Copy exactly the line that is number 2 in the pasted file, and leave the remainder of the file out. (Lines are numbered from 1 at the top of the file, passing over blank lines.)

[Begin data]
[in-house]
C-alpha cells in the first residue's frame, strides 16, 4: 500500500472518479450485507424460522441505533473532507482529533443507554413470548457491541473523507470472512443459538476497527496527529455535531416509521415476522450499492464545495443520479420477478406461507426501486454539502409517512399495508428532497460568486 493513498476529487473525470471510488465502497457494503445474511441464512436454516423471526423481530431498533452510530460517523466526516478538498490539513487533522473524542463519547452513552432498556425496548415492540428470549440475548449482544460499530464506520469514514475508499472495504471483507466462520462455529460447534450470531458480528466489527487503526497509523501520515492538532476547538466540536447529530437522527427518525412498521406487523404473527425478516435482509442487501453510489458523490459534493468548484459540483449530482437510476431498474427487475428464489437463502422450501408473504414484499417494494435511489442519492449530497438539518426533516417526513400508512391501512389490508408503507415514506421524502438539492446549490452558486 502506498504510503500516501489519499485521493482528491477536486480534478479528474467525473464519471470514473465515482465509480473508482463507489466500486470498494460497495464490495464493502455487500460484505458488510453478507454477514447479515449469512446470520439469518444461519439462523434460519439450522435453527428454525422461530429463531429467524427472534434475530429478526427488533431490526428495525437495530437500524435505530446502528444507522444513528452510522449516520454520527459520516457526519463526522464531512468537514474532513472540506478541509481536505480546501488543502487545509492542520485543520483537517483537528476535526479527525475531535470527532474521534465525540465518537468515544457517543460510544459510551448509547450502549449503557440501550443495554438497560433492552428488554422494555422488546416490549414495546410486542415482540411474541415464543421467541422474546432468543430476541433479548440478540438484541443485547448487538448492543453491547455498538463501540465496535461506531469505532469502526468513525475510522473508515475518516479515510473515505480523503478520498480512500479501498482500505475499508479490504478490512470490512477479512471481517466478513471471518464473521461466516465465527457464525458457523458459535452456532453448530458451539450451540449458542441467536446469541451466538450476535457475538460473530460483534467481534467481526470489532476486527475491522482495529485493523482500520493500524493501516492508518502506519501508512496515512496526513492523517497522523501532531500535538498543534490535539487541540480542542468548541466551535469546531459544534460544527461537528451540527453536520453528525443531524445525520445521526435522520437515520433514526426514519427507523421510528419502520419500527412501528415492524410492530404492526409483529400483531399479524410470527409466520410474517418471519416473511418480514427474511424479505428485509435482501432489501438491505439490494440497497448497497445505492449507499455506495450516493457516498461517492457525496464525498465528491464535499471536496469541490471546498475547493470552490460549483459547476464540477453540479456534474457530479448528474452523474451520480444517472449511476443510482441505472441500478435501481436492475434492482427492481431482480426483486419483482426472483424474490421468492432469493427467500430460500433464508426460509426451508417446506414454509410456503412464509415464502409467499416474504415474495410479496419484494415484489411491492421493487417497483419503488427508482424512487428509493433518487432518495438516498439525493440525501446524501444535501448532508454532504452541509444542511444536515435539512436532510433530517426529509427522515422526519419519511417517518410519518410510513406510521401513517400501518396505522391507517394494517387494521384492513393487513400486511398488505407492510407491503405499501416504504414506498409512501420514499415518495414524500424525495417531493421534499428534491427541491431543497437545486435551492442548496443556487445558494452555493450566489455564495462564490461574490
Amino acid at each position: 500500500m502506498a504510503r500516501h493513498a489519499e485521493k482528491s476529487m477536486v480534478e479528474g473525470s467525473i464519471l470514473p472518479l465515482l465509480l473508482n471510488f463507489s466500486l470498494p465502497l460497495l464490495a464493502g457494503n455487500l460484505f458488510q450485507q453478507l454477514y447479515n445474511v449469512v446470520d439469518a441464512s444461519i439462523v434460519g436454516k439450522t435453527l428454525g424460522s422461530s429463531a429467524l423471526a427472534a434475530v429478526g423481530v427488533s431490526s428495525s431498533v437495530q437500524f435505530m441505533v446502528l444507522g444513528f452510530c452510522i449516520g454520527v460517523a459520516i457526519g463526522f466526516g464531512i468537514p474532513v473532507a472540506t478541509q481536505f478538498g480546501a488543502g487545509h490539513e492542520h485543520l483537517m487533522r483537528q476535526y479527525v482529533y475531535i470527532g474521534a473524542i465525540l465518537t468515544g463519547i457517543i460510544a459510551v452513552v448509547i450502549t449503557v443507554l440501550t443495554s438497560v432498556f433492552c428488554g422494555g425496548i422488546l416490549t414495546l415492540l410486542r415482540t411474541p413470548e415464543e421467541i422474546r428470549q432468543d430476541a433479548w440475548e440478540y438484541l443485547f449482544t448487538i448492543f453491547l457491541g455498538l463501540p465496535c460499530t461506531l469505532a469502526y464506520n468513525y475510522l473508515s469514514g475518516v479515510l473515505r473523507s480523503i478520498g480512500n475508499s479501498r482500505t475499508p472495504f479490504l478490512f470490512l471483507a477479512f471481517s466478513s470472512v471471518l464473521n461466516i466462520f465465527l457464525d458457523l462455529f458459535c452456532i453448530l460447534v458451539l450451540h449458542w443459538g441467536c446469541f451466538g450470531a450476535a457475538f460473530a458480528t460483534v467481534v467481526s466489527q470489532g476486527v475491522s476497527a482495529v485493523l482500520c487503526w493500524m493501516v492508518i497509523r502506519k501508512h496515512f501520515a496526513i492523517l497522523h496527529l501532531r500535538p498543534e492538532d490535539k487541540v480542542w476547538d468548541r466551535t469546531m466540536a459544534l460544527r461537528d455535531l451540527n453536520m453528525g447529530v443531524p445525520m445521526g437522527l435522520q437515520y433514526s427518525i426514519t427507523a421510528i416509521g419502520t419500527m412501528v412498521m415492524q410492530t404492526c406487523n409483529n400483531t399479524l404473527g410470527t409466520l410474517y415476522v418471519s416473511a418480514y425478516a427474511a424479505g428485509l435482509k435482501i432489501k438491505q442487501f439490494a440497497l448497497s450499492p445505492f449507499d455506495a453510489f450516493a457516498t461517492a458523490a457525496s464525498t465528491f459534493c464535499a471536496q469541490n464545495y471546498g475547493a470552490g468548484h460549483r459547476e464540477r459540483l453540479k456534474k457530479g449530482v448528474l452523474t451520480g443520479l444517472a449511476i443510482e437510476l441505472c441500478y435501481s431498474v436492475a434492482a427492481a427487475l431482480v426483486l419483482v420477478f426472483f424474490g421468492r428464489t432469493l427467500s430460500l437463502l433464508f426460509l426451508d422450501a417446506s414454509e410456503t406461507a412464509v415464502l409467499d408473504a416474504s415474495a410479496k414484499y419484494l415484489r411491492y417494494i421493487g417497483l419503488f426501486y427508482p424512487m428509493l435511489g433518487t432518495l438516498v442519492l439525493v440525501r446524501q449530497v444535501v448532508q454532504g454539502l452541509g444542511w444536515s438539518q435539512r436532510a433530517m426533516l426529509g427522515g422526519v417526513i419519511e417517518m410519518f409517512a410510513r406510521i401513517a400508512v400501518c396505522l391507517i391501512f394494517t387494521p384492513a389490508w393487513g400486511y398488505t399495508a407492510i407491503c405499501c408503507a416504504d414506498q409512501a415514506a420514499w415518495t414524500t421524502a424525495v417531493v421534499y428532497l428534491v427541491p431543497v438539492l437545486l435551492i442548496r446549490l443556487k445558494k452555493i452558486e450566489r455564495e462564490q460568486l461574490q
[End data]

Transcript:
C-alpha cells in the first residue's frame, strides 16, 4: 500500500472518479450485507424460522441505533473532507482529533443507554413470548457491541473523507470472512443459538476497527496527529455535531416509521415476522450499492464545495443520479420477478406461507426501486454539502409517512399495508428532497460568486 493513498476529487473525470471510488465502497457494503445474511441464512436454516423471526423481530431498533452510530460517523466526516478538498490539513487533522473524542463519547452513552432498556425496548415492540428470549440475548449482544460499530464506520469514514475508499472495504471483507466462520462455529460447534450470531458480528466489527487503526497509523501520515492538532476547538466540536447529530437522527427518525412498521406487523404473527425478516435482509442487501453510489458523490459534493468548484459540483449530482437510476431498474427487475428464489437463502422450501408473504414484499417494494435511489442519492449530497438539518426533516417526513400508512391501512389490508408503507415514506421524502438539492446549490452558486 502506498504510503500516501489519499485521493482528491477536486480534478479528474467525473464519471470514473465515482465509480473508482463507489466500486470498494460497495464490495464493502455487500460484505458488510453478507454477514447479515449469512446470520439469518444461519439462523434460519439450522435453527428454525422461530429463531429467524427472534434475530429478526427488533431490526428495525437495530437500524435505530446502528444507522444513528452510522449516520454520527459520516457526519463526522464531512468537514474532513472540506478541509481536505480546501488543502487545509492542520485543520483537517483537528476535526479527525475531535470527532474521534465525540465518537468515544457517543460510544459510551448509547450502549449503557440501550443495554438497560433492552428488554422494555422488546416490549414495546410486542415482540411474541415464543421467541422474546432468543430476541433479548440478540438484541443485547448487538448492543453491547455498538463501540465496535461506531469505532469502526468513525475510522473508515475518516479515510473515505480523503478520498480512500479501498482500505475499508479490504478490512470490512477479512471481517466478513471471518464473521461466516465465527457464525458457523458459535452456532453448530458451539450451540449458542441467536446469541451466538450476535457475538460473530460483534467481534467481526470489532476486527475491522482495529485493523482500520493500524493501516492508518502506519501508512496515512496526513492523517497522523501532531500535538498543534490535539487541540480542542468548541466551535469546531459544534460544527461537528451540527453536520453528525443531524445525520445521526435522520437515520433514526426514519427507523421510528419502520419500527412501528415492524410492530404492526409483529400483531399479524410470527409466520410474517418471519416473511418480514427474511424479505428485509435482501432489501438491505439490494440497497448497497445505492449507499455506495450516493457516498461517492457525496464525498465528491464535499471536496469541490471546498475547493470552490460549483459547476464540477453540479456534474457530479448528474452523474451520480444517472449511476443510482441505472441500478435501481436492475434492482427492481431482480426483486419483482426472483424474490421468492432469493427467500430460500433464508426460509426451508417446506414454509410456503412464509415464502409467499416474504415474495410479496419484494415484489411491492421493487417497483419503488427508482424512487428509493433518487432518495438516498439525493440525501446524501444535501448532508454532504452541509444542511444536515435539512436532510433530517426529509427522515422526519419519511417517518410519518410510513406510521401513517400501518396505522391507517394494517387494521384492513393487513400486511398488505407492510407491503405499501416504504414506498409512501420514499415518495414524500424525495417531493421534499428534491427541491431543497437545486435551492442548496443556487445558494452555493450566489455564495462564490461574490